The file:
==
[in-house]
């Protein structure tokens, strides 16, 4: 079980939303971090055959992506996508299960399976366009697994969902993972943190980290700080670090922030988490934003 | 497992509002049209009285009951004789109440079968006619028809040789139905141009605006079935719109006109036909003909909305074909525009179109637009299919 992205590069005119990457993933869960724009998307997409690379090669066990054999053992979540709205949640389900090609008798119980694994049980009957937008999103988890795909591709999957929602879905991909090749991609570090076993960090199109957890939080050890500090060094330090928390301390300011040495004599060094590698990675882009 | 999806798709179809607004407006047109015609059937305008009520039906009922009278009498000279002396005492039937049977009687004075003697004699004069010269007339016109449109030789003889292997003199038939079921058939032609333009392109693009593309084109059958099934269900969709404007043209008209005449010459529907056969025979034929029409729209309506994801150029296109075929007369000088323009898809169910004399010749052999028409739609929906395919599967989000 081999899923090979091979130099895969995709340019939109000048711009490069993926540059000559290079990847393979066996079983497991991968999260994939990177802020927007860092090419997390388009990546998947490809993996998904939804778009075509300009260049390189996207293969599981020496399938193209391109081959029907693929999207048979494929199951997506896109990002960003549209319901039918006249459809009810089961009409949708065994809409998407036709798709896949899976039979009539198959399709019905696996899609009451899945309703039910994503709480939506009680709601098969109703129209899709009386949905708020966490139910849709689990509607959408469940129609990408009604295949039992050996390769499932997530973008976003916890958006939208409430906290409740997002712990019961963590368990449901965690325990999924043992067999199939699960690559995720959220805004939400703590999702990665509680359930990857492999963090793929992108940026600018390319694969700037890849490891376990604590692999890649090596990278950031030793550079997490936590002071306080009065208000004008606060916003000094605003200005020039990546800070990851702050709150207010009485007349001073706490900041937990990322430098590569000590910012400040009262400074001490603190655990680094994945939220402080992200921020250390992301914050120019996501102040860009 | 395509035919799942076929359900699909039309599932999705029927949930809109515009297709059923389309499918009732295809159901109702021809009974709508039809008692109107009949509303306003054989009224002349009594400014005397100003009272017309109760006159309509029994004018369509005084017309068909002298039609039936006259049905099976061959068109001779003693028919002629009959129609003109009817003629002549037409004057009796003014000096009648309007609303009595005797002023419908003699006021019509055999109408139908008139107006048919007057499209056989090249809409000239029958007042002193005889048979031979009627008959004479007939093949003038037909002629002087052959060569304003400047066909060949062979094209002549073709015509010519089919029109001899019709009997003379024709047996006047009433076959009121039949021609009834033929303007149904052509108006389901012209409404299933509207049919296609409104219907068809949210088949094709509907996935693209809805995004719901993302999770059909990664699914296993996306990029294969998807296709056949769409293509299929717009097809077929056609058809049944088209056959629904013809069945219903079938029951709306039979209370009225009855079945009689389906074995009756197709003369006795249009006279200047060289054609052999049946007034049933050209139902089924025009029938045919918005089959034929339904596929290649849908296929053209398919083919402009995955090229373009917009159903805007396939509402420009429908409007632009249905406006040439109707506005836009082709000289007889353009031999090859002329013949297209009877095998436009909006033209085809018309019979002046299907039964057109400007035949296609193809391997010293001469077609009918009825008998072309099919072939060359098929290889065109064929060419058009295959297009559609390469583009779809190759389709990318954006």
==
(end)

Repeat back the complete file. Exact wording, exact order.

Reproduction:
[in-house]
């Protein structure tokens, strides 16, 4: 079980939303971090055959992506996508299960399976366009697994969902993972943190980290700080670090922030988490934003 | 497992509002049209009285009951004789109440079968006619028809040789139905141009605006079935719109006109036909003909909305074909525009179109637009299919 992205590069005119990457993933869960724009998307997409690379090669066990054999053992979540709205949640389900090609008798119980694994049980009957937008999103988890795909591709999957929602879905991909090749991609570090076993960090199109957890939080050890500090060094330090928390301390300011040495004599060094590698990675882009 | 999806798709179809607004407006047109015609059937305008009520039906009922009278009498000279002396005492039937049977009687004075003697004699004069010269007339016109449109030789003889292997003199038939079921058939032609333009392109693009593309084109059958099934269900969709404007043209008209005449010459529907056969025979034929029409729209309506994801150029296109075929007369000088323009898809169910004399010749052999028409739609929906395919599967989000 081999899923090979091979130099895969995709340019939109000048711009490069993926540059000559290079990847393979066996079983497991991968999260994939990177802020927007860092090419997390388009990546998947490809993996998904939804778009075509300009260049390189996207293969599981020496399938193209391109081959029907693929999207048979494929199951997506896109990002960003549209319901039918006249459809009810089961009409949708065994809409998407036709798709896949899976039979009539198959399709019905696996899609009451899945309703039910994503709480939506009680709601098969109703129209899709009386949905708020966490139910849709689990509607959408469940129609990408009604295949039992050996390769499932997530973008976003916890958006939208409430906290409740997002712990019961963590368990449901965690325990999924043992067999199939699960690559995720959220805004939400703590999702990665509680359930990857492999963090793929992108940026600018390319694969700037890849490891376990604590692999890649090596990278950031030793550079997490936590002071306080009065208000004008606060916003000094605003200005020039990546800070990851702050709150207010009485007349001073706490900041937990990322430098590569000590910012400040009262400074001490603190655990680094994945939220402080992200921020250390992301914050120019996501102040860009 | 395509035919799942076929359900699909039309599932999705029927949930809109515009297709059923389309499918009732295809159901109702021809009974709508039809008692109107009949509303306003054989009224002349009594400014005397100003009272017309109760006159309509029994004018369509005084017309068909002298039609039936006259049905099976061959068109001779003693028919002629009959129609003109009817003629002549037409004057009796003014000096009648309007609303009595005797002023419908003699006021019509055999109408139908008139107006048919007057499209056989090249809409000239029958007042002193005889048979031979009627008959004479007939093949003038037909002629002087052959060569304003400047066909060949062979094209002549073709015509010519089919029109001899019709009997003379024709047996006047009433076959009121039949021609009834033929303007149904052509108006389901012209409404299933509207049919296609409104219907068809949210088949094709509907996935693209809805995004719901993302999770059909990664699914296993996306990029294969998807296709056949769409293509299929717009097809077929056609058809049944088209056959629904013809069945219903079938029951709306039979209370009225009855079945009689389906074995009756197709003369006795249009006279200047060289054609052999049946007034049933050209139902089924025009029938045919918005089959034929339904596929290649849908296929053209398919083919402009995955090229373009917009159903805007396939509402420009429908409007632009249905406006040439109707506005836009082709000289007889353009031999090859002329013949297209009877095998436009909006033209085809018309019979002046299907039964057109400007035949296609193809391997010293001469077609009918009825008998072309099919072939060359098929290889065109064929060419058009295959297009559609390469583009779809190759389709990318954006």